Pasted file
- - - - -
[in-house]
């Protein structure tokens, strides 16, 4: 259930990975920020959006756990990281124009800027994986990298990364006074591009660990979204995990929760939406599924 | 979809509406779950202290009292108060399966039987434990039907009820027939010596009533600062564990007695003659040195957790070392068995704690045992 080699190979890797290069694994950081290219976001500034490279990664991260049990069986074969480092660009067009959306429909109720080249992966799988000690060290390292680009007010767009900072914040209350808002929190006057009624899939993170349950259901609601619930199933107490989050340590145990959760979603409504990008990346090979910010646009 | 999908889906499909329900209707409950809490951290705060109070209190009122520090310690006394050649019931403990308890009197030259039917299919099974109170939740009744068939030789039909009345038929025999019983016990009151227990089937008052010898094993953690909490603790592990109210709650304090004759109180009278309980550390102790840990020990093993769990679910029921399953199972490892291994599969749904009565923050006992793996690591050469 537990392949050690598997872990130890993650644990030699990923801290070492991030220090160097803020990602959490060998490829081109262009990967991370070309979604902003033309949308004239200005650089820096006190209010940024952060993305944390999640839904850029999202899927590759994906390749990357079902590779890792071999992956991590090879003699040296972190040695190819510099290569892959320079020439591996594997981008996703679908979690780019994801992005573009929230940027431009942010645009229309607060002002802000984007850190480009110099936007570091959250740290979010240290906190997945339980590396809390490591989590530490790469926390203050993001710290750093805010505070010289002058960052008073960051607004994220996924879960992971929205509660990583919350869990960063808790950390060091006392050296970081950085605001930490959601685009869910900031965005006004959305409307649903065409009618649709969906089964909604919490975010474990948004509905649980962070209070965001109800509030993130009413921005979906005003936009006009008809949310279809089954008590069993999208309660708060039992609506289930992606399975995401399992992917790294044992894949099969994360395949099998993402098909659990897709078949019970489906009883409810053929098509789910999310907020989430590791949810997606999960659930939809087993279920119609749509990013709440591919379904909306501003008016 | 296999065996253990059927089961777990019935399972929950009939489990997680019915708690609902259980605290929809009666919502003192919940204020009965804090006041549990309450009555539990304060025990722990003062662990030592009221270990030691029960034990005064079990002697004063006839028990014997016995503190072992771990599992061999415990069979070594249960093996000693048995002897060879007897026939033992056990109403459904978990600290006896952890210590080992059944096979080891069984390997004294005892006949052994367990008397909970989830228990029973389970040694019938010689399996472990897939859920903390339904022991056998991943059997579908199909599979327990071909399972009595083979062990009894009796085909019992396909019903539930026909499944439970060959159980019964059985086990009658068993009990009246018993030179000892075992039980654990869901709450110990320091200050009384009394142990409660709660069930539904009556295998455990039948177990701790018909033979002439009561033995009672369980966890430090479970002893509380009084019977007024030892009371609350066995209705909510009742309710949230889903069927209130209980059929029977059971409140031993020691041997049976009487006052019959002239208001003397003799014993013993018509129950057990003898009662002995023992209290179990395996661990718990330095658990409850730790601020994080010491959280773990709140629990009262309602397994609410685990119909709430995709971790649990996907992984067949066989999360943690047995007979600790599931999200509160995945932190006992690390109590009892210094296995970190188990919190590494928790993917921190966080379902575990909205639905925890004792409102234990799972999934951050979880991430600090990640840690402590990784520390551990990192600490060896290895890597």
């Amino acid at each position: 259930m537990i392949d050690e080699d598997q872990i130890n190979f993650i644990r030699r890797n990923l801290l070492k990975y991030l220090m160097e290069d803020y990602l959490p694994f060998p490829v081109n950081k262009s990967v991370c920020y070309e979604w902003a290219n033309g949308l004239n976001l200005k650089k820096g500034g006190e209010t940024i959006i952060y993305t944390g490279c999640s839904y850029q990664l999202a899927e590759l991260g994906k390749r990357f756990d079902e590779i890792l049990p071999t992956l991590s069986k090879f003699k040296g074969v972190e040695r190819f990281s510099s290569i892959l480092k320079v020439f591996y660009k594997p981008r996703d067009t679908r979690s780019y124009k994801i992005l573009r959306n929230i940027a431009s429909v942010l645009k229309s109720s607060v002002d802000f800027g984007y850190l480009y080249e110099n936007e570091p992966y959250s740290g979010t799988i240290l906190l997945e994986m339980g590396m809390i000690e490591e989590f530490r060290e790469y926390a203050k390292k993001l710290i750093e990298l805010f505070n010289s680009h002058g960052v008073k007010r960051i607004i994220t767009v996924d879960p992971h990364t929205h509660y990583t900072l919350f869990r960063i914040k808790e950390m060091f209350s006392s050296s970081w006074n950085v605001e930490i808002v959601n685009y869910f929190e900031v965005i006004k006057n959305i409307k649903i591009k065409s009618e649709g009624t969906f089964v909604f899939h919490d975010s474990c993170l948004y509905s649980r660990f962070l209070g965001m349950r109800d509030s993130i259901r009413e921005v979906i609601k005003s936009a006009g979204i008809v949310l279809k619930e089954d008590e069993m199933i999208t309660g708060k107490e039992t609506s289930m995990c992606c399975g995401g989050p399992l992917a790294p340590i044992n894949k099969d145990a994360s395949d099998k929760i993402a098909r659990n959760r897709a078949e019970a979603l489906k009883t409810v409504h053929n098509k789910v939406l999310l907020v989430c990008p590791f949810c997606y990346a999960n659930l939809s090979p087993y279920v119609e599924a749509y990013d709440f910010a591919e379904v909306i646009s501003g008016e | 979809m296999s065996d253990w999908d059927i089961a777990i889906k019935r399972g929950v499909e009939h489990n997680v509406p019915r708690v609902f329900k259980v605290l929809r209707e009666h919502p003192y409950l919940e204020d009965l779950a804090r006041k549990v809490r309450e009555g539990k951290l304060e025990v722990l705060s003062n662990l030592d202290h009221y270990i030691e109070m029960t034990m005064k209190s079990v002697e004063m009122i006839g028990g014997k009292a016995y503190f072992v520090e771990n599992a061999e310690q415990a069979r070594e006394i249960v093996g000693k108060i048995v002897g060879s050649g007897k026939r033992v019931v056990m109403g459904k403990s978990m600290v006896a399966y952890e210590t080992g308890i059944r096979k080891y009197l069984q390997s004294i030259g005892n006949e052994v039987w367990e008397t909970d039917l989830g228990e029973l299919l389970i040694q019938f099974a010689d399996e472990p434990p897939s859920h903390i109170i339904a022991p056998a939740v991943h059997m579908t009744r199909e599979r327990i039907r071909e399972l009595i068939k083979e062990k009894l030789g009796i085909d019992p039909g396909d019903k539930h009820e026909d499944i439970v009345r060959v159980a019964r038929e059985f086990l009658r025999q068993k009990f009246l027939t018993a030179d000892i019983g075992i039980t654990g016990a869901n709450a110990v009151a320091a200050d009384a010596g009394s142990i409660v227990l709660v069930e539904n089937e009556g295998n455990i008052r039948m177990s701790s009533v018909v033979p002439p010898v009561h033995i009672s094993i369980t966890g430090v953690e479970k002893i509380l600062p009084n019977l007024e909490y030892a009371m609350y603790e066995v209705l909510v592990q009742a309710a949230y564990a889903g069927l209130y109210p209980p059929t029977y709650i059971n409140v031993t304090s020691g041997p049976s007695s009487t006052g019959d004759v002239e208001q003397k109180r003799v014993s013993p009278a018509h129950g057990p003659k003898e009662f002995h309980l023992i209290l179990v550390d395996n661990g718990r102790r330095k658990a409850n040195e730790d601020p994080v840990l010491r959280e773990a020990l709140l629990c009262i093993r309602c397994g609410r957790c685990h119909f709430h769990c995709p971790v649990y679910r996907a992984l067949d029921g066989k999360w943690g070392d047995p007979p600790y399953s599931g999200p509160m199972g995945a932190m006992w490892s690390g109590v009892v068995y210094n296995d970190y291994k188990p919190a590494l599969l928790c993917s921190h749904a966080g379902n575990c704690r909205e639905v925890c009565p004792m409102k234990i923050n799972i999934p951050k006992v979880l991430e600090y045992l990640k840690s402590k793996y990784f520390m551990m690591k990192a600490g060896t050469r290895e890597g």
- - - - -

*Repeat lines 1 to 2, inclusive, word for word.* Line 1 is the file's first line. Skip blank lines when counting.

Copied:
[in-house]
């Protein structure tokens, strides 16, 4: 259930990975920020959006756990990281124009800027994986990298990364006074591009660990979204995990929760939406599924 | 979809509406779950202290009292108060399966039987434990039907009820027939010596009533600062564990007695003659040195957790070392068995704690045992 080699190979890797290069694994950081290219976001500034490279990664991260049990069986074969480092660009067009959306429909109720080249992966799988000690060290390292680009007010767009900072914040209350808002929190006057009624899939993170349950259901609601619930199933107490989050340590145990959760979603409504990008990346090979910010646009 | 999908889906499909329900209707409950809490951290705060109070209190009122520090310690006394050649019931403990308890009197030259039917299919099974109170939740009744068939030789039909009345038929025999019983016990009151227990089937008052010898094993953690909490603790592990109210709650304090004759109180009278309980550390102790840990020990093993769990679910029921399953199972490892291994599969749904009565923050006992793996690591050469 537990392949050690598997872990130890993650644990030699990923801290070492991030220090160097803020990602959490060998490829081109262009990967991370070309979604902003033309949308004239200005650089820096006190209010940024952060993305944390999640839904850029999202899927590759994906390749990357079902590779890792071999992956991590090879003699040296972190040695190819510099290569892959320079020439591996594997981008996703679908979690780019994801992005573009929230940027431009942010645009229309607060002002802000984007850190480009110099936007570091959250740290979010240290906190997945339980590396809390490591989590530490790469926390203050993001710290750093805010505070010289002058960052008073960051607004994220996924879960992971929205509660990583919350869990960063808790950390060091006392050296970081950085605001930490959601685009869910900031965005006004959305409307649903065409009618649709969906089964909604919490975010474990948004509905649980962070209070965001109800509030993130009413921005979906005003936009006009008809949310279809089954008590069993999208309660708060039992609506289930992606399975995401399992992917790294044992894949099969994360395949099998993402098909659990897709078949019970489906009883409810053929098509789910999310907020989430590791949810997606999960659930939809087993279920119609749509990013709440591919379904909306501003008016 | 296999065996253990059927089961777990019935399972929950009939489990997680019915708690609902259980605290929809009666919502003192919940204020009965804090006041549990309450009555539990304060025990722990003062662990030592009221270990030691029960034990005064079990002697004063006839028990014997016995503190072992771990599992061999415990069979070594249960093996000693048995002897060879007897026939033992056990109403459904978990600290006896952890210590080992059944096979080891069984390997004294005892006949052994367990008397909970989830228990029973389970040694019938010689399996472990897939859920903390339904022991056998991943059997579908199909599979327990071909399972009595083979062990009894009796085909019992396909019903539930026909499944439970060959159980019964059985086990009658068993009990009246018993030179000892075992039980654990869901709450110990320091200050009384009394142990409660709660069930539904009556295998455990039948177990701790018909033979002439009561033995009672369980966890430090479970002893509380009084019977007024030892009371609350066995209705909510009742309710949230889903069927209130209980059929029977059971409140031993020691041997049976009487006052019959002239208001003397003799014993013993018509129950057990003898009662002995023992209290179990395996661990718990330095658990409850730790601020994080010491959280773990709140629990009262309602397994609410685990119909709430995709971790649990996907992984067949066989999360943690047995007979600790599931999200509160995945932190006992690390109590009892210094296995970190188990919190590494928790993917921190966080379902575990909205639905925890004792409102234990799972999934951050979880991430600090990640840690402590990784520390551990990192600490060896290895890597």